Turmoil in Gulf
Aimed At Containing China Energy Needs
Saleem Samad :
I often scoffed off conspiracy theories, but at times I am also tilted to believe one or more theories, which provides me an opportunity to traverse into broader perspective.
The recent theory that United States is creating tension in the Persian Gulf to contain China's access to energy resources of the region.
Since the economic growth in the 90s, China has become dependent on imported oil from other countries and bulk comes from the Arabian Peninsula.
After US year unilaterally withdrew from the landmark 2015 Iran nuclear accord last year, the Trump administration embarked on a "maximum pressure" campaign against Tehran that was intended to force Iran to abandon many aspects of its expansive foreign policy in the Middle East, which angered Saudi Arabia, United Arab Emirates (UAE) and of course Israel.
United States President Donald Trump is squeaking to hold parleys with Iran. He explained that he does not want war but warned Iran it would face "obliteration" if conflict broke out.
Speaking to an American TV network NBC, he said the US was open to talks but would not allow Iran to develop nuclear weapons after Trump pushed the region toward fresh conflict.
Tensions had been simmering for weeks, while oil price hiked after two tankers were disabled in the Gulf of Oman, what the United States has insisted were acts of sabotage by Iran.
Historically Gulf tensions create instability in oil markets.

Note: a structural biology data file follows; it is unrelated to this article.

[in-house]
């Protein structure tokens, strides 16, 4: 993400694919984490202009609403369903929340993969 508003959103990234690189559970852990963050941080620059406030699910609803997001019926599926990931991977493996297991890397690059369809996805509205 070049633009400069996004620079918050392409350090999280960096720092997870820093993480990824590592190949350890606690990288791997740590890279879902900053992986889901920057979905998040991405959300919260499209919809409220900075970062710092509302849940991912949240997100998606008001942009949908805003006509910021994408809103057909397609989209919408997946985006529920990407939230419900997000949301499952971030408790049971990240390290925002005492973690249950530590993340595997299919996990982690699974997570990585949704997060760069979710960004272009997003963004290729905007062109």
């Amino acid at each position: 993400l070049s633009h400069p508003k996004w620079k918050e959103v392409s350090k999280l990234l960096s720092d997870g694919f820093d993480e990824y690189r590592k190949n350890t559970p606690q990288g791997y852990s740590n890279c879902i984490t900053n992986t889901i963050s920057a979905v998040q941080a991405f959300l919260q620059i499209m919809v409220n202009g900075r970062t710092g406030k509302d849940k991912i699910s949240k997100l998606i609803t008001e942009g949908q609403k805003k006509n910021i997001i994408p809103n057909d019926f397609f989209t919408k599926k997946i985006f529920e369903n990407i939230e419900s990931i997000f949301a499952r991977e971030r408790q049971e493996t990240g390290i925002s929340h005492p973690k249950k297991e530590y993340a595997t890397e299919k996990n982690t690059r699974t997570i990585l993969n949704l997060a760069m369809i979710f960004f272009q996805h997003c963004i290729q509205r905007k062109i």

Surprisingly the blame-game over Iran has been coolly received by many in the international community, including allies of the United States who say they need to see "clearer evidence" of a link to Tehran.
The tension obviously escalated, when Iran shot down a US naval surveillance drone that US Central Command claimed was "operating in international airspace over the Strait of Hormuz." Well, Iran said it was in inside Iranian airspace over the southern province of Hormozgan.
Trump wanted to retaliate, but fortunately cancelled his last-minute decision to call-off strikes in response to the shooting down of a US unmanned drone few days ago, saying he had been told 150 Iranians would be killed.
Earlier, the Trump Administration imposed sanctions on Iran that badly damaged the country's economy.
Trump has threatened further economic sanctions which would likely choke Iran's economy.
Iran has enough weapons to disrupt oil shipments from passing through the narrow Strait of Hormuz in Gulf of Oman.
Iran responded to this increased pressure by threatening to back out of its commitments to the nuclear deal and prevent oil tankers from passing through the Strait of Hormuz.
Even though the US maintains overwhelming military presence in the region, it's an illusion to believe that restoring the uninterrupted flow of oil would be quick or easy in the face of a determined Iranian campaign to interdict shipping and to damage critical energy infrastructure in the Gulf.
If US would go to war against Iran, it will be able to muster the diplomatic and perhaps military support of four countries: the United Kingdom, Saudi Arabia, the United Arab Emirates and Israel.
On the other front Russia, China and even Europe might not side with Iran, but would definitely oppose the attack on Islamic Iran.
The Trump Administration has no realistic goals that would be attained by the use of military force against Iran.
Iran is too large and strong to be toppled, and there is no strong, united opposition capable of fomenting the kind of unrest that could overthrow the regime in the wake of US military strikes.
Presumably, if the regime collapses, it would likely be followed either by a period of instability or a regime that would be more militantly anti-American.
(Saleem Samad, is a journalist, an Ashoka Fellow (USA), recipient of Hellman-Hammett Award and also Bangladesh correspondent of Paris-based international media rights organization, Reporters Without Borders (RSF). Twitter @saleemsamad; Email: firstname.lastname@example.org)